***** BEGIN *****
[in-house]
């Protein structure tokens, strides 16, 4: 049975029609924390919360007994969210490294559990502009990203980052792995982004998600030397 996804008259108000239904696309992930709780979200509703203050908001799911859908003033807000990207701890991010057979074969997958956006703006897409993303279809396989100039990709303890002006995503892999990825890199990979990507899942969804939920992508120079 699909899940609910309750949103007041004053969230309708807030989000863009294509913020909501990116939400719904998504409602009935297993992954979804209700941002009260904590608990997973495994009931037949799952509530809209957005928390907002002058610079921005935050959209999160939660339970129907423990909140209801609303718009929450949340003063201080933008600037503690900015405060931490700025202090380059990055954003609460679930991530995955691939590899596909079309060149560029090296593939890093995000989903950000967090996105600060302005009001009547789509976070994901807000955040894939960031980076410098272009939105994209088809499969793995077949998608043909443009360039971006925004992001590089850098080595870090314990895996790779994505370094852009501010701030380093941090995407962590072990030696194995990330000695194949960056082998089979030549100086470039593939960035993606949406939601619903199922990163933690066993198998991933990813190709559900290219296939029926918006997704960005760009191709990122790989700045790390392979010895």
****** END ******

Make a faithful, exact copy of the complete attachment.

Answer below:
[in-house]
């Protein structure tokens, strides 16, 4: 049975029609924390919360007994969210490294559990502009990203980052792995982004998600030397 996804008259108000239904696309992930709780979200509703203050908001799911859908003033807000990207701890991010057979074969997958956006703006897409993303279809396989100039990709303890002006995503892999990825890199990979990507899942969804939920992508120079 699909899940609910309750949103007041004053969230309708807030989000863009294509913020909501990116939400719904998504409602009935297993992954979804209700941002009260904590608990997973495994009931037949799952509530809209957005928390907002002058610079921005935050959209999160939660339970129907423990909140209801609303718009929450949340003063201080933008600037503690900015405060931490700025202090380059990055954003609460679930991530995955691939590899596909079309060149560029090296593939890093995000989903950000967090996105600060302005009001009547789509976070994901807000955040894939960031980076410098272009939105994209088809499969793995077949998608043909443009360039971006925004992001590089850098080595870090314990895996790779994505370094852009501010701030380093941090995407962590072990030696194995990330000695194949960056082998089979030549100086470039593939960035993606949406939601619903199922990163933690066993198998991933990813190709559900290219296939029926918006997704960005760009191709990122790989700045790390392979010895």